Anoushka Shankar & Karsh Kale
Breathing Under Water
The daughter of Ravi Shankar and half-sister of Norah Jones, Anoushka Shankar, is a pre-eminent sitar player. Her skills are also in piano, keyboards, and synthesizer on this album. Karsha Kale, a New York-born Indian producer and electronica guru, lends modern stylist beats and ambient tones to the predominantly Indian influences. The Bombay Cinematic Orchestra Strings add a classical edge to the songs. Even Sting sings on “Sea Dreamer”. There is something for everyone here. None of the tracks are boring, over-produced, or tacky. There is also more to the music beyond sitar and beats. In fact, the Bansuri flute, morsing, santoor, nay flute, tabla, tanpura, sarangi, and kanjira are also present. The track, “Breathing Under Water”, sounds like a perfect intro to “Sea Dreamer”. Overall, Anoushka and Karsh know how to make beautiful music. Breathing Under Water will gently blow you out of the water!
Czech-born vocalist and cuatro player, Marta Topferova, seems at first a rather unlikely purveyor of South American music. However, South American music is Marta’s specialty. She performs Spanish songs with the addition of marimba, viola, cello, percussion, violin, clarinet and bass. The result is an acoustic experience that is playful, bright, and laid back. You will not find jazzy brass or techno/dance beats on this album. Her childhood fascination with South American music has paid off on Flor Nocturna, which means, “Night Flower”. Perhaps this music is great to listen to at a lounge club at night or during the day. Marta’s classy voice and sultry, enchanting rhythms stick with you long after the songs have finished playing. In other words, Marta’s voice ‘blossoms’ on every track. Liner notes include English and Spanish song lyrics.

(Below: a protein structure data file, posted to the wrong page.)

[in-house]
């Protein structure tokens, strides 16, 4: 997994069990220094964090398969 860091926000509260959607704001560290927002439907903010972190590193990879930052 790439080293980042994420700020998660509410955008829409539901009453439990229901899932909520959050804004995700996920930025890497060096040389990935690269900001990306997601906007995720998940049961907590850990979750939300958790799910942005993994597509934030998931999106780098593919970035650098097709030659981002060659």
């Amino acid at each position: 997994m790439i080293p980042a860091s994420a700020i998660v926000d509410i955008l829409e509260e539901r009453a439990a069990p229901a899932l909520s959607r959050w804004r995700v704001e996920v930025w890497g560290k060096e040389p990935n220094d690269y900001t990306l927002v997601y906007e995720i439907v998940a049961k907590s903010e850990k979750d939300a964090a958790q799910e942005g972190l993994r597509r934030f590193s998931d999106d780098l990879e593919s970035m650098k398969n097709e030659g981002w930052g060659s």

Moddathir Aboul Wafa
From the onset, we are treated to instrumental Arabic music. The oud is a very central part of Arabic music, especially classical music. In this case, the music not only includes the oud, but a string section, dumbek, flute, accordion, and tambourine. You will not hear vocals on this album. The lively music is a fresh approach to classical Arabic traditions without straying too far into unfamiliar territory. The music is very danceable and upbeat without losing its Egyptian roots of authenticity. 6 long tracks and nearly 50 minutes of music complete the package. Also, liner notes are included in English, Spanish, French and German.
Born in 1945, Abed Azrie’s musical traditions revolve around Arab classical music. A native of Syria, Abed performs vocal accompaniment to oud, violin, accordion, contrabass, and percussion. His voice is mature and sincere. The instrumentation has an acoustic feel to it. The instruments pass down a terrific tradition of Arab classical music. Though, Abed tends to incorporate other related rhythms, while not adhering to only one specific mode. He brings us ancient texts and stories from the Sufi mystics. Moreover, the appropriately title of Mystic is a, “celebration of the spiritual dimension of religion.” Liner notes in French, English, and Arabic.
Al Andaluz Project
Deus Et Diabolus